Saturday, July 9, 2011


Water is one of the most vital natural resources for sustaining life on earth. The rapid population growth, urbanization, and fast growing industrialization are under increasing threat of water demands. The demand for water is increasing every day, and the total availability of water remains practically constant rather decreasing with passage of time. It is therefore, vital to estimate, conserve, and scientifically manage water available in hydrological system for survival of mankind and necessary to meet the future needs of water. Traditional hydrologic models that are based on mathematical representation of watershed process have been applied to streamflow predictions. These models typically require a significant effort of data collection including rainfall, stream flow and watershed characteristics. Additional efforts are needed for assessing model parameters, and performing model calibration and verification. Hydrologic models devoted to stream flow predictions range from hourly to daily forecast of stream/flood flows (Bertoni et al. 1992; Shamseldin 1997; Rajurkar and Chaube 2002.)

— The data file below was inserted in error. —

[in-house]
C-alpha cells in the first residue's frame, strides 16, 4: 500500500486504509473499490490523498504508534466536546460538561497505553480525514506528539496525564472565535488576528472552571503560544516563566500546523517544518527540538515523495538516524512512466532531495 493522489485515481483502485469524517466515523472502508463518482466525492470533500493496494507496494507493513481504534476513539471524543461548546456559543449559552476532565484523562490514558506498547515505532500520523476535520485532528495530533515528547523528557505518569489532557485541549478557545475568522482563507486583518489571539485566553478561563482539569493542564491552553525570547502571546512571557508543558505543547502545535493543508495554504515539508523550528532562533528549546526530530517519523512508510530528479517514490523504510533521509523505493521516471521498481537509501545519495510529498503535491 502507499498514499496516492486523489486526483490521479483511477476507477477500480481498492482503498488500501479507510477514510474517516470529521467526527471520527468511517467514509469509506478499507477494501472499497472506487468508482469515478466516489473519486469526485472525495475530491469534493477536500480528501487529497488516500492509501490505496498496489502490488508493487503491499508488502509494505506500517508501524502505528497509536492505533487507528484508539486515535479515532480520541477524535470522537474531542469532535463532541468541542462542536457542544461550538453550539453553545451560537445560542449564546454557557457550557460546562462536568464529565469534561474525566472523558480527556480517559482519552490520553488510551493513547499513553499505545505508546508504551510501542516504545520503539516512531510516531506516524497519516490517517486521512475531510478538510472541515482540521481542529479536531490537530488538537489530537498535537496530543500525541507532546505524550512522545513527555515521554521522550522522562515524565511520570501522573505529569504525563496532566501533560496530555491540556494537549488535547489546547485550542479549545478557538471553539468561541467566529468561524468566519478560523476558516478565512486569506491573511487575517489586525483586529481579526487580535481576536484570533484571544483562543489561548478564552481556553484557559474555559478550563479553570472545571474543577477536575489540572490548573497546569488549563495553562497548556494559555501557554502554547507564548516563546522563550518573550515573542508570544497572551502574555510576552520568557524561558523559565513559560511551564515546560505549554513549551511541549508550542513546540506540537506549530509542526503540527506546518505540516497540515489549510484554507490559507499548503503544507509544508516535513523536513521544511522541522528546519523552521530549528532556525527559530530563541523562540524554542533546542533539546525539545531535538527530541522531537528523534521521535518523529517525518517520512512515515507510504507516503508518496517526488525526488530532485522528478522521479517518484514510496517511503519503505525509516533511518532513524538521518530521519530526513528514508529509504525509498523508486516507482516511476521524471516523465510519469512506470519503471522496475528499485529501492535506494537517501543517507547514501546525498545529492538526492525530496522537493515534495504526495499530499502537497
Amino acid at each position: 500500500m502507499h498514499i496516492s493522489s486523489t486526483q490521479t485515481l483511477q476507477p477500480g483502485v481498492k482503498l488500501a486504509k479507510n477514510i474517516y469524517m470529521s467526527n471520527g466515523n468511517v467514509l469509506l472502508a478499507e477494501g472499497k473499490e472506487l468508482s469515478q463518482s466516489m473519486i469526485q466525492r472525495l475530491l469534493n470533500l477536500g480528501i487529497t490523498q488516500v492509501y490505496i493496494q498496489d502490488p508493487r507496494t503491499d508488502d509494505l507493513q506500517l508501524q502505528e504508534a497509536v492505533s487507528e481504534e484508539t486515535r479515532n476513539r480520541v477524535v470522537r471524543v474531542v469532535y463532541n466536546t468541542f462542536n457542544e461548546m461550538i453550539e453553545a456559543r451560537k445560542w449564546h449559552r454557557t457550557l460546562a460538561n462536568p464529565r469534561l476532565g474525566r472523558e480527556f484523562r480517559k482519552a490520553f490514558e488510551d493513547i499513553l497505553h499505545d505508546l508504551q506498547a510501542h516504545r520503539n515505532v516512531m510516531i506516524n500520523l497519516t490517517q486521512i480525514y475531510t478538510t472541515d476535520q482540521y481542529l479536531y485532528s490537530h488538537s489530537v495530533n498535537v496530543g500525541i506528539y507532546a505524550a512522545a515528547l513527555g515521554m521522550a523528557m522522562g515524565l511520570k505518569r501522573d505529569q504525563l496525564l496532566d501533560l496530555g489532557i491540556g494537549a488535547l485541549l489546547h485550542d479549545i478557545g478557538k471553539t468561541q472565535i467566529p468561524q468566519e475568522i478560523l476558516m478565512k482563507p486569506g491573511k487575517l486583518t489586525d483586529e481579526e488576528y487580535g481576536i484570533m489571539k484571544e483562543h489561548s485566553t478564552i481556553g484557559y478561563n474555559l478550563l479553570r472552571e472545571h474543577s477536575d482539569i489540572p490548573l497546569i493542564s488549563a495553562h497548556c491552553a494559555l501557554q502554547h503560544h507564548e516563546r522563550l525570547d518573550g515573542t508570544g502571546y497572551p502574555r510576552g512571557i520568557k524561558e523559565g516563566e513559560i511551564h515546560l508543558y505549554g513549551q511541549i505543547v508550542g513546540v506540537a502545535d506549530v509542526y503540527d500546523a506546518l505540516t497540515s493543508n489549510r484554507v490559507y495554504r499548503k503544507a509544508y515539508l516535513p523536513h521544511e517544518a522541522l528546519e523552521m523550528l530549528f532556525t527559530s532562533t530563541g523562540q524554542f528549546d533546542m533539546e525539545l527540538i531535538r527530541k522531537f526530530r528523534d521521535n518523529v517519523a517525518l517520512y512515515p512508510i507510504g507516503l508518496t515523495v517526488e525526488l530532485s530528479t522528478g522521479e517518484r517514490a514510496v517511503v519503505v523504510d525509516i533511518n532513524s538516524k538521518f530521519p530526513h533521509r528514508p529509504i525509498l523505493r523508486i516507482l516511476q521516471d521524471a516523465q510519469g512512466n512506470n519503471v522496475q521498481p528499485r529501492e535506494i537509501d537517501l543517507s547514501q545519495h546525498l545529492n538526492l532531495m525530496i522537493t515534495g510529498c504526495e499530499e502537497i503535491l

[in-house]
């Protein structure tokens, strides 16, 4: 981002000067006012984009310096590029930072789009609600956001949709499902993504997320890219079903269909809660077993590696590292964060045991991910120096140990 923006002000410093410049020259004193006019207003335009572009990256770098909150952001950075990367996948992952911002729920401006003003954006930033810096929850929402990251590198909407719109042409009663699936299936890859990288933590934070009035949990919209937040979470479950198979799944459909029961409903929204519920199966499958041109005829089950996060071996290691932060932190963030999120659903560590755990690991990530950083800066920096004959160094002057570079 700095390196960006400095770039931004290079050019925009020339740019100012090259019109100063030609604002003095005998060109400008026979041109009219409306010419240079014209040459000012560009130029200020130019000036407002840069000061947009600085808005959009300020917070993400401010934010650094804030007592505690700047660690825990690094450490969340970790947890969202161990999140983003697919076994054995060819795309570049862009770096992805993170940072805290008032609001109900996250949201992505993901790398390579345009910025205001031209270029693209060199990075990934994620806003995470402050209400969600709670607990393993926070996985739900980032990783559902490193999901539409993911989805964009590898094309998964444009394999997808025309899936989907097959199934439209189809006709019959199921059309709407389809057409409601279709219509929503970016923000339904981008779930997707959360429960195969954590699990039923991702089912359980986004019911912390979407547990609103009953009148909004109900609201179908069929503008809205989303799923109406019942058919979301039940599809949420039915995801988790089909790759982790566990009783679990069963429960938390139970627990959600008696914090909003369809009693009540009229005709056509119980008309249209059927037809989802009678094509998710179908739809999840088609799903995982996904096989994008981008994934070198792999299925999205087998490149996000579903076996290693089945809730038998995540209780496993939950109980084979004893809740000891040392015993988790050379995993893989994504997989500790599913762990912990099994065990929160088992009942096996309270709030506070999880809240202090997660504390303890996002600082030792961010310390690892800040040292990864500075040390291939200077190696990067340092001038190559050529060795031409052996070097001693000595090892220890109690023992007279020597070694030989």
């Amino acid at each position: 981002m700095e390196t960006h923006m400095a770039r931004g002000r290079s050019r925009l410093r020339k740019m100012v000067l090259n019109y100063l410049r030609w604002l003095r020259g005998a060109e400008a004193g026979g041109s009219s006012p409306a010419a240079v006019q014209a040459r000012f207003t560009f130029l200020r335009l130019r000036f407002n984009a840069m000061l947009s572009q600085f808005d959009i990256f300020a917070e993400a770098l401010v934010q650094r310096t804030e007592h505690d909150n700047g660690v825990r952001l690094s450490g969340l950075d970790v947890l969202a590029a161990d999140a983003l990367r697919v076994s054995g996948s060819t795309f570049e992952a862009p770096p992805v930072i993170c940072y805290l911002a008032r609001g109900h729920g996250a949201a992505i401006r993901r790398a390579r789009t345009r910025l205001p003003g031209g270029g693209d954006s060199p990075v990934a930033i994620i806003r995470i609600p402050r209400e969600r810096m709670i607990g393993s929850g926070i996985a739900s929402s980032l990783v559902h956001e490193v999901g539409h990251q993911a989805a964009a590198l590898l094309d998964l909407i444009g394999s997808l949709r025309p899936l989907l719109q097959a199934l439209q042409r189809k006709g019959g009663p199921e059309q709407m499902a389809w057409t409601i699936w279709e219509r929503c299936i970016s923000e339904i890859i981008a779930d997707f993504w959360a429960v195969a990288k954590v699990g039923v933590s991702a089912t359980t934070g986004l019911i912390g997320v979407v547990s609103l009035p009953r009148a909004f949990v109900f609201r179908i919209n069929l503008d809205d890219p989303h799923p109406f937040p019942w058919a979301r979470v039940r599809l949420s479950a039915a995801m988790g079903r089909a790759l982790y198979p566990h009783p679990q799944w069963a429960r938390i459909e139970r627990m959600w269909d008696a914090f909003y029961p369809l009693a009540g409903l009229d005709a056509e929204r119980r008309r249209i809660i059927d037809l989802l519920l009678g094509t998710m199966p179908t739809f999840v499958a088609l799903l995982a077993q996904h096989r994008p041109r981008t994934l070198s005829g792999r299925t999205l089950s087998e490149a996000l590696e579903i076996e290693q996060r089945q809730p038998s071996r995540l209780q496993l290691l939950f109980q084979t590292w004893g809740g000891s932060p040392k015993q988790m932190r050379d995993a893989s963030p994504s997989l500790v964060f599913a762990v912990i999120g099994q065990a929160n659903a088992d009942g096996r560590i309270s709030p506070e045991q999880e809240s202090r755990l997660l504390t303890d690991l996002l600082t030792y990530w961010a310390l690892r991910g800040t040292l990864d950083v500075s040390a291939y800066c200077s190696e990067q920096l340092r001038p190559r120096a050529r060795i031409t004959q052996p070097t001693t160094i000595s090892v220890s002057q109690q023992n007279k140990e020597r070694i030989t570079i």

A large number of hydrological analyses require mapping and modeling of non-linear systems data. Traditionally such mapping is performed with the help of conceptual models or statistical tools such as regression and curve fitting (Raju, 2008). However, when the underlying physical laws are unknown or not precisely known, it is rather difficult to model the phenomenon adequately. Attempts have made to develop a technique that does not require algorithm or rule development and thus reduces the complexity of the software. One such technique is known as neurocomputing, and the networks laid out with many parallel processing elements to do this neurocomputing are called artificial neural networks (ANNs).


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